Earlier this year, the Kodak Ektra smartphone was announced and photographers looked on with curiosity. The Kodak Ektra is manufactured by Kodak–you know, the same company that makes fantastic film. And so the inspiration for the Ektra was to be revolutionary in the same way that the Ektra camera was years ago. The Kodak Ektra was the first film camera with a manual film advance on it according to Kodak, and so they were trying to bring back a sense of that spirit with the new phone. On that idea, the phone isn’t designed for the uber-hipster techie that doesn’t believe themselves to be a hipster, but instead it’s designed for the creative hipster–you know, the stereotypical one that you’d say is one but is actually just on a different creative level than lots of people are. Take for example Thomas Leuthard, who has been using the phone to great success.
If you’re a Sony camera user, then I’m positive you’re aware of how terrible the Sony camera battery life is at any given point. Surely, it’s nothing like a DSLR or any of the other mirrorless camera manufacturers. No matter what though, Sony’s battery life has never been that stellar. The joke is that you buy one camera, one lens and five batteries. But over the past couple of years of being a Sony a7 camera user, I’ve found ways to incrementally tweak and get more out of the battery. Earlier this month, I was able to get around four days out of it and I repeated that all over again this past weekend.
So here’s how I did it.
Sony camera users have known for a long time that the battery life on their cameras tends to be pretty bad overall. This is especially the case with their mirrorless camera lineup. If you’re using your Sony camera professionally, you’re going to need to bring a lot of batteries with you to a gig if it’s a day long event. But if it’s a quicker gig, then it does the job.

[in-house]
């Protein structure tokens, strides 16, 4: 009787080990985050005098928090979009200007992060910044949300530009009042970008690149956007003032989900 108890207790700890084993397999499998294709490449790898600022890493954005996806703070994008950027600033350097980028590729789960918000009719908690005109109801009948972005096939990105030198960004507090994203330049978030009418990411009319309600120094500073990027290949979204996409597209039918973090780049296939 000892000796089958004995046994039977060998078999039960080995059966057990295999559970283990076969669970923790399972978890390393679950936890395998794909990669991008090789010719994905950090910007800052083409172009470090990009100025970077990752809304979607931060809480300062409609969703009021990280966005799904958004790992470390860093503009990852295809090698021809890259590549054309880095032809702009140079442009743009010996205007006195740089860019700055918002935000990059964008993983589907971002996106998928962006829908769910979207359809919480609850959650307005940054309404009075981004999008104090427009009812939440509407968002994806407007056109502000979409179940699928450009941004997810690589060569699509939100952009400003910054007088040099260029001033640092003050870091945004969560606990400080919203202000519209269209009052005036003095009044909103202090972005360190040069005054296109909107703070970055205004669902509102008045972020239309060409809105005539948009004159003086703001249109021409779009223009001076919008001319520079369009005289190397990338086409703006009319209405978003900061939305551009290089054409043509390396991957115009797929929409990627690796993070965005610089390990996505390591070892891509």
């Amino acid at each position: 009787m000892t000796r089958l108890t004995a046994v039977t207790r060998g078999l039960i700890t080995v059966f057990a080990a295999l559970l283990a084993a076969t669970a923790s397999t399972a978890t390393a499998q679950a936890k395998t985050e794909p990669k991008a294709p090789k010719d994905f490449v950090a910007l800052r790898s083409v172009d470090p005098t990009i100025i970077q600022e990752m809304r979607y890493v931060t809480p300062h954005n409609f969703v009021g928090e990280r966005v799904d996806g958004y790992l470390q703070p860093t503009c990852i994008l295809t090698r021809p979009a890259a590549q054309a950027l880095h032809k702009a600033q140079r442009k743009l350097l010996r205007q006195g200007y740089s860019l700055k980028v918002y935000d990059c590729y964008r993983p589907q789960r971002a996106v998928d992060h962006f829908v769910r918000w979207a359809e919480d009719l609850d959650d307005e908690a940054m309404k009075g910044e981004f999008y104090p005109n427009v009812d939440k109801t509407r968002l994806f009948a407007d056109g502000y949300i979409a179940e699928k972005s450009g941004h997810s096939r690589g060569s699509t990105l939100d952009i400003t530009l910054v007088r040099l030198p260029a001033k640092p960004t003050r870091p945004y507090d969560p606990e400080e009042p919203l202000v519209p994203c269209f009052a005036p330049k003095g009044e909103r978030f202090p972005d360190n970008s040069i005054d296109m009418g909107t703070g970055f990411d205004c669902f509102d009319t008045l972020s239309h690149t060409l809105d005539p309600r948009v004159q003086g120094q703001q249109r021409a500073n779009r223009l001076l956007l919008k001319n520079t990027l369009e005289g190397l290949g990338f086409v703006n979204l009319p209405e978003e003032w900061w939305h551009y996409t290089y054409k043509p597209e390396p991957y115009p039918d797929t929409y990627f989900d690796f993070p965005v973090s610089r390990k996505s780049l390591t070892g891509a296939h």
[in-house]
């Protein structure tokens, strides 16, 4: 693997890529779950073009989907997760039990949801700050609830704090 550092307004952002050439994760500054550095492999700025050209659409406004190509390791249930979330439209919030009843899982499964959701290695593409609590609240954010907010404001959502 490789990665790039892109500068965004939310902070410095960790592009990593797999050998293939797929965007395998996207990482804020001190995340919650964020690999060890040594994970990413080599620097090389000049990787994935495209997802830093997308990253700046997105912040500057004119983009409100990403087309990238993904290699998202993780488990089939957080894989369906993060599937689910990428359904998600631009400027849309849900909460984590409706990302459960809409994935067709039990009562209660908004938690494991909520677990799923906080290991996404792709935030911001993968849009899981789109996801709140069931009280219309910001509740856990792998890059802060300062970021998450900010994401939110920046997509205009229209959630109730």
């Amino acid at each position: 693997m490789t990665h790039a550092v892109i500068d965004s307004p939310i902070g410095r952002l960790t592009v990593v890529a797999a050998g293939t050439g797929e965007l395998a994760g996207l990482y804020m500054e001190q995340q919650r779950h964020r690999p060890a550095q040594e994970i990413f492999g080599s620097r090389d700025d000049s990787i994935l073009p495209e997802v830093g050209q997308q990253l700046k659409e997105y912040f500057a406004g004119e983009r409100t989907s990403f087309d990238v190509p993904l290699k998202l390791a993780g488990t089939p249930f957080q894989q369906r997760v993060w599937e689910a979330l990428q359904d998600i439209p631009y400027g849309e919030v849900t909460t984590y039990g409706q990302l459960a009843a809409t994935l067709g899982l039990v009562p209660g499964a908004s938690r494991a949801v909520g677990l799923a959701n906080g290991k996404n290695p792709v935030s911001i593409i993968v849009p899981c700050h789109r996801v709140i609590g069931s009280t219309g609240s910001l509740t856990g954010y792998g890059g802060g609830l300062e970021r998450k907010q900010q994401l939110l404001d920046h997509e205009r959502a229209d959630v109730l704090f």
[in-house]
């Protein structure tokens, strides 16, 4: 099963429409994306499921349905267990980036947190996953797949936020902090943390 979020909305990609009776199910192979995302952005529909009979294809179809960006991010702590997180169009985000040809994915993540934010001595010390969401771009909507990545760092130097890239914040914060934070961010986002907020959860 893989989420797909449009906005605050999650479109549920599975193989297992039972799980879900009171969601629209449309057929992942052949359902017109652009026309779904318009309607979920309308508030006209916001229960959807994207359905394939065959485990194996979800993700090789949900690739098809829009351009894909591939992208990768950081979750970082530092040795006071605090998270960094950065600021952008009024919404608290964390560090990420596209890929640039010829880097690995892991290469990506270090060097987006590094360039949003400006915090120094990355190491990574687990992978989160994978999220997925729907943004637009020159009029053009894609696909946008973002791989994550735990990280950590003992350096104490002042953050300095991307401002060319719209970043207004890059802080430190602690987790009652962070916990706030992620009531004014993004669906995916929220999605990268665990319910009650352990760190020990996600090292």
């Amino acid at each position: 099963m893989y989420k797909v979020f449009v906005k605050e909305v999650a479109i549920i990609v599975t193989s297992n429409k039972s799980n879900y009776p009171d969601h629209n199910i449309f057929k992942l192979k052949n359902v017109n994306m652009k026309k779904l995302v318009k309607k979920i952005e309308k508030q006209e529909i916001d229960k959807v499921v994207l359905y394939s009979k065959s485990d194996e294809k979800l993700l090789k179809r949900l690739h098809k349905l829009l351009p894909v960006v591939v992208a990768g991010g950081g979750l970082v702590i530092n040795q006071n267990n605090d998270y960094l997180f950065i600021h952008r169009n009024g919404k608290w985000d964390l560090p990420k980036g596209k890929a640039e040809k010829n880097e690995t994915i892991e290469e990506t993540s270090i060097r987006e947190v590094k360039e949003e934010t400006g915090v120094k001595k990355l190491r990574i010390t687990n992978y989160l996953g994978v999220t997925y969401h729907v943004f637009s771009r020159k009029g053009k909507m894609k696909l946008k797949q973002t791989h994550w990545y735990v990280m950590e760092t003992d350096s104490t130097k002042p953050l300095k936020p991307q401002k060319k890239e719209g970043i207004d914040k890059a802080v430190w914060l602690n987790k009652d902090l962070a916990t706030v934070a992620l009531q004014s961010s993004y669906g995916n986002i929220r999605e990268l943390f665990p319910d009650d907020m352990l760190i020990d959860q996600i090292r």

Of course, there are many things you can do to get just a bit more juice out of your camera.
When you look at the state of camera phones today, you’ll find loads of interesting options out there–and today the Motorola Moto Z Play & Hasselblad True Zoom phone are yet another option available that’s trying to really stand out from all the rest. It seeks to appeal to a person’s specific interests by allowing various peripherals to be connected to the phone; and with the case of the Hasselblad True Zoom peripheral, you have a 10x optical zoom with a camera, a zoom rocker, and a shutter button that work pretty well. Indeed, it makes a load of sense and truly embodies the evolution of the point and shoot camera.
At the same time though, it has its share of problems that Motorola promises will be fixed very soon.
While the name can often confused when verbally addressed, the Canon 80D is a camera targeted highly at the semi-professional market of photographers. It’s a step above their Rebel DSLRs but below the 7D Mk II flagship camera in the APS-C realm. However, it has features that lots of the lower end crowd may really like.
To be very honest, there are lots of things about the 80D that make it my favorite that Canon has put out in a while. But on the other hand, there are things about it that make me wonder what the heck they were thinking.
It seems like Apple and the entire web are trying to move photographers towards editing and working off of tablets. That isn’t necessarily a bad thing; but we all know that RAW files are how you can get the most out of the images that you shoot. For what it’s worth though, editing a JPEG is also a very viable option that many photographers do when trying to quickly promote something or get the news out there about something specific.
In the past two years in fact, Iv’e found myself wanting to sit and edit less and less–instead opting to work on the files on my phone or tablet.
While most people view images online or behind screens these days, the idea that the printed image can still have an effect on someone is synonymous to the idea of many simulated experiences as opposed to in-person events. One big example: the cinematic experience of surround sound and a giant screen vs being inside to Netflix and chill.
For years now, printing has diminished with the emphasis on the digital image and viewing photos online vs in person. Generally, it was also just bigger during the film days. Think of it this way: print magazines have seen a major decline as folks have stopped reading them and instead reading content online.
But printing an image is a different experience, and as photography is part of the cultural arts, there is no good reason why any photographer should undervalue what a solid, powerful print can do for them.